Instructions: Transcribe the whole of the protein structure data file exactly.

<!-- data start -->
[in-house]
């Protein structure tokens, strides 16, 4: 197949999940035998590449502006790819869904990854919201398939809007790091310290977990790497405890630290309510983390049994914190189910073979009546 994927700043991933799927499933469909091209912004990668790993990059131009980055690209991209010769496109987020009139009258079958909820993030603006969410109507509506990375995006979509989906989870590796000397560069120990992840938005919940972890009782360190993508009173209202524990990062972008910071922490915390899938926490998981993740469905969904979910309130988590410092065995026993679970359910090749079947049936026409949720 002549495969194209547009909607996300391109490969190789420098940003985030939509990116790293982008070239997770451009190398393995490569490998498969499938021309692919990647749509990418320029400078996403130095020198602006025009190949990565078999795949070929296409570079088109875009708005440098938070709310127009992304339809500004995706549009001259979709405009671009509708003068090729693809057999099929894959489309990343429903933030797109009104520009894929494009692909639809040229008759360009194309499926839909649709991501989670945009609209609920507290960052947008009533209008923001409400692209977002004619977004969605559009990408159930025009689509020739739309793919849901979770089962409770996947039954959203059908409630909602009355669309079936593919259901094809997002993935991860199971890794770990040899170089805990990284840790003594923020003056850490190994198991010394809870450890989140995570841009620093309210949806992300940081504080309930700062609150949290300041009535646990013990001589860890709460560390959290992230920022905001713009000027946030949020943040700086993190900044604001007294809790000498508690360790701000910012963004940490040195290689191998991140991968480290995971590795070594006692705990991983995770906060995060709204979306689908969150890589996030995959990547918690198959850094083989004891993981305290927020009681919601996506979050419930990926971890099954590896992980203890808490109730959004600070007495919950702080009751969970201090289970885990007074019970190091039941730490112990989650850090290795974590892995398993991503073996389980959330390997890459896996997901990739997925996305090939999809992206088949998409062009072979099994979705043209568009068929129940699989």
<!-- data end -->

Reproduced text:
[in-house]
């Protein structure tokens, strides 16, 4: 197949999940035998590449502006790819869904990854919201398939809007790091310290977990790497405890630290309510983390049994914190189910073979009546 994927700043991933799927499933469909091209912004990668790993990059131009980055690209991209010769496109987020009139009258079958909820993030603006969410109507509506990375995006979509989906989870590796000397560069120990992840938005919940972890009782360190993508009173209202524990990062972008910071922490915390899938926490998981993740469905969904979910309130988590410092065995026993679970359910090749079947049936026409949720 002549495969194209547009909607996300391109490969190789420098940003985030939509990116790293982008070239997770451009190398393995490569490998498969499938021309692919990647749509990418320029400078996403130095020198602006025009190949990565078999795949070929296409570079088109875009708005440098938070709310127009992304339809500004995706549009001259979709405009671009509708003068090729693809057999099929894959489309990343429903933030797109009104520009894929494009692909639809040229008759360009194309499926839909649709991501989670945009609209609920507290960052947008009533209008923001409400692209977002004619977004969605559009990408159930025009689509020739739309793919849901979770089962409770996947039954959203059908409630909602009355669309079936593919259901094809997002993935991860199971890794770990040899170089805990990284840790003594923020003056850490190994198991010394809870450890989140995570841009620093309210949806992300940081504080309930700062609150949290300041009535646990013990001589860890709460560390959290992230920022905001713009000027946030949020943040700086993190900044604001007294809790000498508690360790701000910012963004940490040195290689191998991140991968480290995971590795070594006692705990991983995770906060995060709204979306689908969150890589996030995959990547918690198959850094083989004891993981305290927020009681919601996506979050419930990926971890099954590896992980203890808490109730959004600070007495919950702080009751969970201090289970885990007074019970190091039941730490112990989650850090290795974590892995398993991503073996389980959330390997890459896996997901990739997925996305090939999809992206088949998409062009072979099994979705043209568009068929129940699989």